Is sugar more addictive than drugs?


Is sugar more addictive than drugs? This subject has been under debate for a few years now. The discussion on the dangers of over-consumption of sugar is at the forefront of the health discussions in quite a few countries. In countries like UK and US, a soda tax has also been planned, applauded by health organizations and WHO, and unsurprisingly bemoaned by the soda companies.

So why has sugar become so controversial? We now know how it works. A simple carbohydrate, sugar offers no nutritious value in itself. Any consumption of sugar is immediately converted into glucose by the body. Over-production of glucose leads the pancreas to release insulin. This means that the pancreas is constantly producing insulin, resulting in the body becoming resistant to the hormone. More insulin is pumped into the bloodstream and the glucose begins to be stored in the fat cells. All this can eventually lead to obesity and possibly even diabetes.

It has been discovered by researchers that sugar can have the same effect on the brain as some drugs. Whenever excess sugar is consumed, it leaves the brain craving for more. It leads to an increase of energy in the bloodstream, giving a sugar high. When the insulin is released, cortisol, the hormone released in times of stress, is also released, and the high disappears, leaving you hungry and irritable. Ultimately, this leaves you craving for more sugar, leading to a vicious cycle – just like drugs! Australian researchers have even discovered that sugar has the same effect on dopamine levels as cocaine! They also discovered that people who try to quit sugar can face the same kind of withdrawal symptoms as those trying to quit drugs.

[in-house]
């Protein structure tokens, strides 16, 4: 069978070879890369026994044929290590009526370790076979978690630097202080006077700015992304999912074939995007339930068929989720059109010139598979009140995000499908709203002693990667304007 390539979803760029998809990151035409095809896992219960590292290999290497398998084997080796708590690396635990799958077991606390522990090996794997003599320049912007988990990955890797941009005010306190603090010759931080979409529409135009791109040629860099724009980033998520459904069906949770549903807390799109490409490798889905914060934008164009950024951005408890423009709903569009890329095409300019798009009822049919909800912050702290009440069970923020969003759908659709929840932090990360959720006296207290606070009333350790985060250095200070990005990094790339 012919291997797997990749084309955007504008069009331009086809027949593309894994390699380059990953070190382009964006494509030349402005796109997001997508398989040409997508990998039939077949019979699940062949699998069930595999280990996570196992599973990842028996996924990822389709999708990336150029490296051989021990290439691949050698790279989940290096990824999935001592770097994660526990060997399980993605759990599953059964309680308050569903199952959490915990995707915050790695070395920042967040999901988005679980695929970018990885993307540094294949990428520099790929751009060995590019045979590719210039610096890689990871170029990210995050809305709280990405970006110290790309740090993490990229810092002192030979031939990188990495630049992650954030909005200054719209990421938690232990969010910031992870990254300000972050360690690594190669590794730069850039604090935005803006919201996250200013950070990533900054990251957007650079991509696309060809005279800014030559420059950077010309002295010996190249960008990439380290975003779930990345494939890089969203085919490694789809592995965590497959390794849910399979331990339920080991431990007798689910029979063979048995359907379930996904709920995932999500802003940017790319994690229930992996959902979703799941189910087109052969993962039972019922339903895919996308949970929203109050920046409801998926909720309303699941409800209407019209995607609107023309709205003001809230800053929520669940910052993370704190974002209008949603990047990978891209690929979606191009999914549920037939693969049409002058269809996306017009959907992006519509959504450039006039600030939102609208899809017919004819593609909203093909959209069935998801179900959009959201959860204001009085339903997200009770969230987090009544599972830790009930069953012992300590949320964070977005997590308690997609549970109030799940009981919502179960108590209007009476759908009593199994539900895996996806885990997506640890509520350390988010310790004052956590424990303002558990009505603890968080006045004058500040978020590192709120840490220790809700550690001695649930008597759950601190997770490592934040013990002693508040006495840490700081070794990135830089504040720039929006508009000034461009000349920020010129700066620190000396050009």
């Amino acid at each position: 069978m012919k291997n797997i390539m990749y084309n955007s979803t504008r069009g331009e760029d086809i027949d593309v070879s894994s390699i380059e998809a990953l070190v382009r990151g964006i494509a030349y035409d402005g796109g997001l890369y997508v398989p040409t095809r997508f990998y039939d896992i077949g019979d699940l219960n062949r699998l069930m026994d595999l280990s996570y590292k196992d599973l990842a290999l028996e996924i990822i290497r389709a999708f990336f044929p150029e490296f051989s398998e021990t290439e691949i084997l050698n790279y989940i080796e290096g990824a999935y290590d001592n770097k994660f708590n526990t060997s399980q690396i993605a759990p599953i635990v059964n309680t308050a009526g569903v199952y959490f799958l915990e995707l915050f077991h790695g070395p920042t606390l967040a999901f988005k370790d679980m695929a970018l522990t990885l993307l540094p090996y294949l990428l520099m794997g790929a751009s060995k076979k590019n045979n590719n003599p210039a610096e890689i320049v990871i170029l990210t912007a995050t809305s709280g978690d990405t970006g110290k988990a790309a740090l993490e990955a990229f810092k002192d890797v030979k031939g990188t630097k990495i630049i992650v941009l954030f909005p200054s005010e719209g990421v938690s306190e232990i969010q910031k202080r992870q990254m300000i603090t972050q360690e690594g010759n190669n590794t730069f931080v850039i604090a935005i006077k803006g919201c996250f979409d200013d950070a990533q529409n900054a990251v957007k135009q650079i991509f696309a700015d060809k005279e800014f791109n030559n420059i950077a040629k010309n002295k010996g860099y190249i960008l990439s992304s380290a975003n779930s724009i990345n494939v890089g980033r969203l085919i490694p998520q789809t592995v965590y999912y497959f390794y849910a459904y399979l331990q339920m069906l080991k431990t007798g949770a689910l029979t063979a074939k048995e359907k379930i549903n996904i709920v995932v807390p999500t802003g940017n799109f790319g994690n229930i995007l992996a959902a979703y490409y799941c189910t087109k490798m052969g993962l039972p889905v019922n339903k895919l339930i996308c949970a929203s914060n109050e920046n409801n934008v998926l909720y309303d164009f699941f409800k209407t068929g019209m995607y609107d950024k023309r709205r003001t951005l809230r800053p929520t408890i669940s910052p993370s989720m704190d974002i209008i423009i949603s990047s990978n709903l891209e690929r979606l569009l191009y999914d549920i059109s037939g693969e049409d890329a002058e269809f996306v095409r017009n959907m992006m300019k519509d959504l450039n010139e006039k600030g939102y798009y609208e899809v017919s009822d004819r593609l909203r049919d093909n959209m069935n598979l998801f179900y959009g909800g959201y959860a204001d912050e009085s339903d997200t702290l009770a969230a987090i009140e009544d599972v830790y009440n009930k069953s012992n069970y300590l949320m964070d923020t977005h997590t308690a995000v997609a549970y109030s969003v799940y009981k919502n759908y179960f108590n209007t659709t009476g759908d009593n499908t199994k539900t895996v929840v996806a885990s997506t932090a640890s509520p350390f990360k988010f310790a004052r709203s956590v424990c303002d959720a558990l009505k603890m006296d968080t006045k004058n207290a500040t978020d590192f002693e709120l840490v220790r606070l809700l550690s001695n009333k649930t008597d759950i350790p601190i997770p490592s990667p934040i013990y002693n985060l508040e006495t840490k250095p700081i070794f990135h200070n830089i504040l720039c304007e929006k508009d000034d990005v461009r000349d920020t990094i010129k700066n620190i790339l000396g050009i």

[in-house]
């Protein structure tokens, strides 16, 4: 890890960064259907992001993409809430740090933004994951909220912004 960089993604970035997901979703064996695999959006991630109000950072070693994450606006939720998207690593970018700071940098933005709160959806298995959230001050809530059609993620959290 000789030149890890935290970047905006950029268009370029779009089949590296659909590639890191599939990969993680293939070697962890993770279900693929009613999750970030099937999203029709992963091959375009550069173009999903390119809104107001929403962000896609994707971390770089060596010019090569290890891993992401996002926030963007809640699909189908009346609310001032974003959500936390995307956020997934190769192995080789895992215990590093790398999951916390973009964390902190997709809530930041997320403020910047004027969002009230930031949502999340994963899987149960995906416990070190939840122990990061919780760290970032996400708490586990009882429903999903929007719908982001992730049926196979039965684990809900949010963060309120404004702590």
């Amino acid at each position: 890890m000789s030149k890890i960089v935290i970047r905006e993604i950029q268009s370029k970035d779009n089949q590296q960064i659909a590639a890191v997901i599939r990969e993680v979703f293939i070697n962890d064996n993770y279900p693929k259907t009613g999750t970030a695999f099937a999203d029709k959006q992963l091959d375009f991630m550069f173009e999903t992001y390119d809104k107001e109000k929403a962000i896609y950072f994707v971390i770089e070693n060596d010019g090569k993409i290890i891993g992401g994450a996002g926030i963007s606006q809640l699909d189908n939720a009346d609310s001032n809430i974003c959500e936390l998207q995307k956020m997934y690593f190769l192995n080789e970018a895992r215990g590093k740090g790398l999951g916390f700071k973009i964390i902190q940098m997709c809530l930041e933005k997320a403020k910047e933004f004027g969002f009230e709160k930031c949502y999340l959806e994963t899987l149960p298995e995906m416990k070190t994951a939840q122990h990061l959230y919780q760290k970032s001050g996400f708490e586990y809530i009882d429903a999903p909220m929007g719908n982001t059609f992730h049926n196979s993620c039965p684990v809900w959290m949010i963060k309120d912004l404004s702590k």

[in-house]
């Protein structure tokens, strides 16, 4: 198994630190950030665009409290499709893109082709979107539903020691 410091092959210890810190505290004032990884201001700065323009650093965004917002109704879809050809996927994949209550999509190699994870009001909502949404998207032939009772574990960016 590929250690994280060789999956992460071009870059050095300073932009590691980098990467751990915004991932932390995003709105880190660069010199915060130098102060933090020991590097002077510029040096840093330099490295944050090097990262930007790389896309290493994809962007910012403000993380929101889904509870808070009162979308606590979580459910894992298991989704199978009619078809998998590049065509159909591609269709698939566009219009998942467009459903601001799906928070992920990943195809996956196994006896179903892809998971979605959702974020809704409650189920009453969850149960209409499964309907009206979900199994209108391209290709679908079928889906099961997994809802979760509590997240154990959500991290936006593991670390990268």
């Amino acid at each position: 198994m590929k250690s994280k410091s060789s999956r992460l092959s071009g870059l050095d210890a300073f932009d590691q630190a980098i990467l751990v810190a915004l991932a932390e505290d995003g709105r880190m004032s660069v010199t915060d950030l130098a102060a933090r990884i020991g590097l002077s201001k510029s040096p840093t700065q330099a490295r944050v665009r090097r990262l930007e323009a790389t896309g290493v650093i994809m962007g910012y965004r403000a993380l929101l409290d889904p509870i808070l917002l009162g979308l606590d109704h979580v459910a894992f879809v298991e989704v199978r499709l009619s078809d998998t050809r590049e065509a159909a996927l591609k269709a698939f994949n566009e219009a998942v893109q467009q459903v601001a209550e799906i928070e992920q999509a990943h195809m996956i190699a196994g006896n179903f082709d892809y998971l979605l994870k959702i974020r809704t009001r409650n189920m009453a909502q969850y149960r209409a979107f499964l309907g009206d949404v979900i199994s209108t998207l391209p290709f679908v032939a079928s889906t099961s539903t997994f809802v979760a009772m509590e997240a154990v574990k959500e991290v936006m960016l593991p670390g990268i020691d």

With all this information, the question arises whether sugar should be made a controlled substance. If sugar is more addictive than drugs, then there is nothing new in our consumption. History is replete with things that we were merrily consuming before they got banned. Some of the most famous products are Coca-Cola, Mrs. Winslow’s Soothing Syrup, and Bayer Heroin. Coke today contains sugar but in the past, it used cocaine to provide the high. Mrs. Winslow’s Soothing Syrup, like many other cough syrups, used morphine and was sold over the counter. And finally, Bayer used to sell heroin in bottles, even advertising it for children! So now don’t be surprised if sugar gets banned.